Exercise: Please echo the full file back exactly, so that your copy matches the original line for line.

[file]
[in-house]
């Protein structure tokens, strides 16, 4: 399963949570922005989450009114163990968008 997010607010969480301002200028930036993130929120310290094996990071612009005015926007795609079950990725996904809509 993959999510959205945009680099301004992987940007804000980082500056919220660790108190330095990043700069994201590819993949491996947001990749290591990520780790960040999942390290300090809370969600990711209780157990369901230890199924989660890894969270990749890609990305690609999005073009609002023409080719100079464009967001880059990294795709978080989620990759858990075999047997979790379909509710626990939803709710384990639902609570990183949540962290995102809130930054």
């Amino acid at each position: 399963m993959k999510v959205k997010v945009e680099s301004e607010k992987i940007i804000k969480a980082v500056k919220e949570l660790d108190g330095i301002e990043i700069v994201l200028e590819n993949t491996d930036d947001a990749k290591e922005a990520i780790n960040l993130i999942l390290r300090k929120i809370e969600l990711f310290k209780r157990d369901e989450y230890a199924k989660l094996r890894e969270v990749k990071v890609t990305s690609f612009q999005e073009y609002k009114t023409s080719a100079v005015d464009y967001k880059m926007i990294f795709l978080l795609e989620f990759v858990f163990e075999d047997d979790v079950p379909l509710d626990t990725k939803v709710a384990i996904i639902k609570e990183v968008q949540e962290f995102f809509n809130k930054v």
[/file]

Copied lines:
[in-house]
């Protein structure tokens, strides 16, 4: 399963949570922005989450009114163990968008 997010607010969480301002200028930036993130929120310290094996990071612009005015926007795609079950990725996904809509 993959999510959205945009680099301004992987940007804000980082500056919220660790108190330095990043700069994201590819993949491996947001990749290591990520780790960040999942390290300090809370969600990711209780157990369901230890199924989660890894969270990749890609990305690609999005073009609002023409080719100079464009967001880059990294795709978080989620990759858990075999047997979790379909509710626990939803709710384990639902609570990183949540962290995102809130930054």
């Amino acid at each position: 399963m993959k999510v959205k997010v945009e680099s301004e607010k992987i940007i804000k969480a980082v500056k919220e949570l660790d108190g330095i301002e990043i700069v994201l200028e590819n993949t491996d930036d947001a990749k290591e922005a990520i780790n960040l993130i999942l390290r300090k929120i809370e969600l990711f310290k209780r157990d369901e989450y230890a199924k989660l094996r890894e969270v990749k990071v890609t990305s690609f612009q999005e073009y609002k009114t023409s080719a100079v005015d464009y967001k880059m926007i990294f795709l978080l795609e989620f990759v858990f163990e075999d047997d979790v079950p379909l509710d626990t990725k939803v709710a384990i996904i639902k609570e990183v968008q949540e962290f995102f809509n809130k930054v």